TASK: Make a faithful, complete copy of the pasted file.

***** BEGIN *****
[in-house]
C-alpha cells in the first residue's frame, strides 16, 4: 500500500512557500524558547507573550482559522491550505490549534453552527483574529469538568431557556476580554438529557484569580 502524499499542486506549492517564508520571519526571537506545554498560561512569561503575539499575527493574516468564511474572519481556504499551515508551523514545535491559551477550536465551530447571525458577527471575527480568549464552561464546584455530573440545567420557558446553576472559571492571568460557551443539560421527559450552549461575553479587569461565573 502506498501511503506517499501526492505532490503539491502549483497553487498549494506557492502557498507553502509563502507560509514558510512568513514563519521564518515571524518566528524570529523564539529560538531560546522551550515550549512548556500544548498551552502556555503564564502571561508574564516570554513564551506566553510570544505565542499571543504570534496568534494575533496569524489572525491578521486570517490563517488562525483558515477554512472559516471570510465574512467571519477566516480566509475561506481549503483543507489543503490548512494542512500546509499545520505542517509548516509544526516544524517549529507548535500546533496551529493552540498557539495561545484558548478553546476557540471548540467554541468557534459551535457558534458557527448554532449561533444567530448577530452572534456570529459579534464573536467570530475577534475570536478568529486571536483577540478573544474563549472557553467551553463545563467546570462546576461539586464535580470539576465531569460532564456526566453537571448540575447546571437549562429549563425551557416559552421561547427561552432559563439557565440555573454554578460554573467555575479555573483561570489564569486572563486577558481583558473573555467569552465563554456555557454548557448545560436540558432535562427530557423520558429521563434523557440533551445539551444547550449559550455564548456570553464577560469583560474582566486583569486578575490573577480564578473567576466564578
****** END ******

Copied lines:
[in-house]
C-alpha cells in the first residue's frame, strides 16, 4: 500500500512557500524558547507573550482559522491550505490549534453552527483574529469538568431557556476580554438529557484569580 502524499499542486506549492517564508520571519526571537506545554498560561512569561503575539499575527493574516468564511474572519481556504499551515508551523514545535491559551477550536465551530447571525458577527471575527480568549464552561464546584455530573440545567420557558446553576472559571492571568460557551443539560421527559450552549461575553479587569461565573 502506498501511503506517499501526492505532490503539491502549483497553487498549494506557492502557498507553502509563502507560509514558510512568513514563519521564518515571524518566528524570529523564539529560538531560546522551550515550549512548556500544548498551552502556555503564564502571561508574564516570554513564551506566553510570544505565542499571543504570534496568534494575533496569524489572525491578521486570517490563517488562525483558515477554512472559516471570510465574512467571519477566516480566509475561506481549503483543507489543503490548512494542512500546509499545520505542517509548516509544526516544524517549529507548535500546533496551529493552540498557539495561545484558548478553546476557540471548540467554541468557534459551535457558534458557527448554532449561533444567530448577530452572534456570529459579534464573536467570530475577534475570536478568529486571536483577540478573544474563549472557553467551553463545563467546570462546576461539586464535580470539576465531569460532564456526566453537571448540575447546571437549562429549563425551557416559552421561547427561552432559563439557565440555573454554578460554573467555575479555573483561570489564569486572563486577558481583558473573555467569552465563554456555557454548557448545560436540558432535562427530557423520558429521563434523557440533551445539551444547550449559550455564548456570553464577560469583560474582566486583569486578575490573577480564578473567576466564578